We note that neither the landowner nor the Borough presented the court with measurements of the land deemed devoted to agriculture. The court in 2011 and 2002 accepted the assessor's observations. However, the statute expressly contemplates measurement. N.J.S.A. 54:4-23.6 (referring to "not less than five acres when measured in accordance with [N.J.S.A. 54:4-23.11]" (emphasis added)); cf. Div. of Taxation, Dep't of the Treasury of the State of N.J., Handbook for N.J. Assessors 407 (2013) ("The assessor may require proof of the land area" in determining eligibility for farmland assessment). Particularly given the closeness of the issue, and the need for precision, it was incumbent on defendants to present a reliable measurement of the land area allegedly devoted to agricultural use. The assessor's opinion about acreage — without utilizing any acceptable measuring device — is nothing more than "net opinion." Townsend v. Pierre, 429 N.J.Super. 522, 528 (App. Div. 2013).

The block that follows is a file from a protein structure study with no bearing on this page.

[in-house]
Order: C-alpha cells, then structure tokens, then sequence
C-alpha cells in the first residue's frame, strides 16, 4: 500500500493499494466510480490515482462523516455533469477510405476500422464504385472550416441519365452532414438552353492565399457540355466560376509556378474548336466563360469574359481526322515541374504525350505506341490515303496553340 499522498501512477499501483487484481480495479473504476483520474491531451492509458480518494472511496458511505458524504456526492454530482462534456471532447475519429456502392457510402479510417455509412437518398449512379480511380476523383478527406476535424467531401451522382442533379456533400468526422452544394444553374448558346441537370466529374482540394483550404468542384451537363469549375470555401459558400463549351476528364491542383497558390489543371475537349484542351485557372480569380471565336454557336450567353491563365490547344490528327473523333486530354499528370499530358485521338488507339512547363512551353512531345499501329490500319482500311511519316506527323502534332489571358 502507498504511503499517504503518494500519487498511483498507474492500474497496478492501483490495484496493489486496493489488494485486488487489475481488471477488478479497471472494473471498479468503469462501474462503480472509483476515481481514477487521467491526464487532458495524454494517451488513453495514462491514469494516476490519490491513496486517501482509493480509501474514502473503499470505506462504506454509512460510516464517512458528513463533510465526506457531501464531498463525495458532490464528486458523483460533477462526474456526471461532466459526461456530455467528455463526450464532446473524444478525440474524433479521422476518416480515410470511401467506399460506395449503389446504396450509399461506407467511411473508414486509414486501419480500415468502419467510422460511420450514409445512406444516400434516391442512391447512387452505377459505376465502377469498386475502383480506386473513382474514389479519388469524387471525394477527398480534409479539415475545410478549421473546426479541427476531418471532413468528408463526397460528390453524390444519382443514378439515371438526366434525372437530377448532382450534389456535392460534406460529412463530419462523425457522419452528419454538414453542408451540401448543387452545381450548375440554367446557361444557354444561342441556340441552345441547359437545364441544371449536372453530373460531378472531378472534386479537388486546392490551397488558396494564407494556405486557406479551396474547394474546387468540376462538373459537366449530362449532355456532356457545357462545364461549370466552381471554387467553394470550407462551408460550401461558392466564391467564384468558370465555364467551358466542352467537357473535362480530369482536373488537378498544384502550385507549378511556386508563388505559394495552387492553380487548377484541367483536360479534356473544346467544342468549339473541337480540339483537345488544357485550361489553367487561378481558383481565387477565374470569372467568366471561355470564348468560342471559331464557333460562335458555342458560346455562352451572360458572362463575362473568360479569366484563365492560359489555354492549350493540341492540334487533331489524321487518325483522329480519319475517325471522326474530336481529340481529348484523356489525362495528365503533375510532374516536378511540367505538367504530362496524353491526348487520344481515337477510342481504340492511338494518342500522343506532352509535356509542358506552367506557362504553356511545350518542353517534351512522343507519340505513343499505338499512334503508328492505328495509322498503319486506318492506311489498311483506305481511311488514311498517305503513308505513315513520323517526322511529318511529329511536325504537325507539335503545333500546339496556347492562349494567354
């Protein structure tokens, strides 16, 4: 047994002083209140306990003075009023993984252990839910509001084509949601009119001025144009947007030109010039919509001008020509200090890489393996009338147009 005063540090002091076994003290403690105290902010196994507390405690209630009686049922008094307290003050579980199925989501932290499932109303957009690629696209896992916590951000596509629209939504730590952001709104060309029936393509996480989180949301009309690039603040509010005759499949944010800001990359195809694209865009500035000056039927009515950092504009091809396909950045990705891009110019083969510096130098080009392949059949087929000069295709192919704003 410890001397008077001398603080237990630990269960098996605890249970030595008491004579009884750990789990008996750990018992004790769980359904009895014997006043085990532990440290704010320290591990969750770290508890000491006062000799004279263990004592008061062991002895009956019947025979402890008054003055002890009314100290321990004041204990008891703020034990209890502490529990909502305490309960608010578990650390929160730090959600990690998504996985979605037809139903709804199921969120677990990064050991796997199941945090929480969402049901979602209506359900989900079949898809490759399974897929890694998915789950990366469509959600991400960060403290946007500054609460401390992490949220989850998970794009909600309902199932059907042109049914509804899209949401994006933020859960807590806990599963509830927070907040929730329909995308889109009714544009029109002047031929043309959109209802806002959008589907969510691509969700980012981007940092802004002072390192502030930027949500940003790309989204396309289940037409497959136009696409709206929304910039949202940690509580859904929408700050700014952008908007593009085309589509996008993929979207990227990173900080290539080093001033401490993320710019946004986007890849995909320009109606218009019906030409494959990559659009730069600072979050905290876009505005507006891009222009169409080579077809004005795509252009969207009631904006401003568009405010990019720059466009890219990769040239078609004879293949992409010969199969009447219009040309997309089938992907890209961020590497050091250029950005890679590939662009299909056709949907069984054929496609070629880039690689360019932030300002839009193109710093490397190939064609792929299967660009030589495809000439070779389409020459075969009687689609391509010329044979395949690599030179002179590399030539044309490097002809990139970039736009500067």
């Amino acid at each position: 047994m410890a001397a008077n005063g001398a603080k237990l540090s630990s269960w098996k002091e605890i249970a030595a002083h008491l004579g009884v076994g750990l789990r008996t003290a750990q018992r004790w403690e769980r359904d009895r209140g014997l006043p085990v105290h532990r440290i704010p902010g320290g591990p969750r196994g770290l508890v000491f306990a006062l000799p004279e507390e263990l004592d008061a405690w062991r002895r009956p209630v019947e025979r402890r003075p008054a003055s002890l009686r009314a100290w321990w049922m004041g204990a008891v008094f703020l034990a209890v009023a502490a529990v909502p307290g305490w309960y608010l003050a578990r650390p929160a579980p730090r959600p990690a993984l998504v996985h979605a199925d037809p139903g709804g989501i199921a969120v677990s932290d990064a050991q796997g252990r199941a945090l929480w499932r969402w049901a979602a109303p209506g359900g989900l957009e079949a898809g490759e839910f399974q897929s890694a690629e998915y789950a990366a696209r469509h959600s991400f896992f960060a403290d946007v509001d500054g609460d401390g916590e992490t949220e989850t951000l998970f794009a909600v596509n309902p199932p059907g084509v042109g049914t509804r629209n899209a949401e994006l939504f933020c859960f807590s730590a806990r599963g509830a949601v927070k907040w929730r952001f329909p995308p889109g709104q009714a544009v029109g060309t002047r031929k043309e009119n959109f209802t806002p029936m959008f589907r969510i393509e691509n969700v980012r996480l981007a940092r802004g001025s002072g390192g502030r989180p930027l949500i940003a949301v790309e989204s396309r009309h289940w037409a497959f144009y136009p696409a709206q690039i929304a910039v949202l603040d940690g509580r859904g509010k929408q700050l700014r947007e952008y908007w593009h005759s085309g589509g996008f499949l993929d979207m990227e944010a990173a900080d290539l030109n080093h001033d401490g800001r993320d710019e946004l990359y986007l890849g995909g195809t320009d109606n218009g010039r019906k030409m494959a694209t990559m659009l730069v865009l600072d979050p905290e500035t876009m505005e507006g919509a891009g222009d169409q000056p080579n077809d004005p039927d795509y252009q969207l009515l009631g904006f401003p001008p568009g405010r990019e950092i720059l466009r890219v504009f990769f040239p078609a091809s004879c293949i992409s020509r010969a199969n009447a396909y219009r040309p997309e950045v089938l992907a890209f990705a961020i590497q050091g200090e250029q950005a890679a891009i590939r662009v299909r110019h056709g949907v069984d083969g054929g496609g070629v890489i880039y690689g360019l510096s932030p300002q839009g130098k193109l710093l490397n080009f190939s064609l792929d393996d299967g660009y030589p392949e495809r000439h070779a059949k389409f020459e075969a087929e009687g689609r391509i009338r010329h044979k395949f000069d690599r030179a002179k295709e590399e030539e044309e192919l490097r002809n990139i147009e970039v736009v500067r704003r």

We comment also on plaintiff's argument that the landowner's use of the wetlands was unlawful absent a permit. The parties do not dispute the presence of wetlands and their use. We also recognize that regulations under the Freshwater Wetlands Act only exempt farming operations that were established and ongoing as of June 30, 1988, before the landowner here commenced farm operations. See N.J.A.C. 7:7A-2.8(c) (stating that exemption from freshwater wetlands permit applies to "established, ongoing farming, ranching or silviculture operation" that has received or is eligible for farmland assessment); N.J.A.C. 7:7A-1.4 (defining "[e]stablished, ongoing farming, ranching or silviculture operation" as one in use as of June 30, 1988 and continuously thereafter).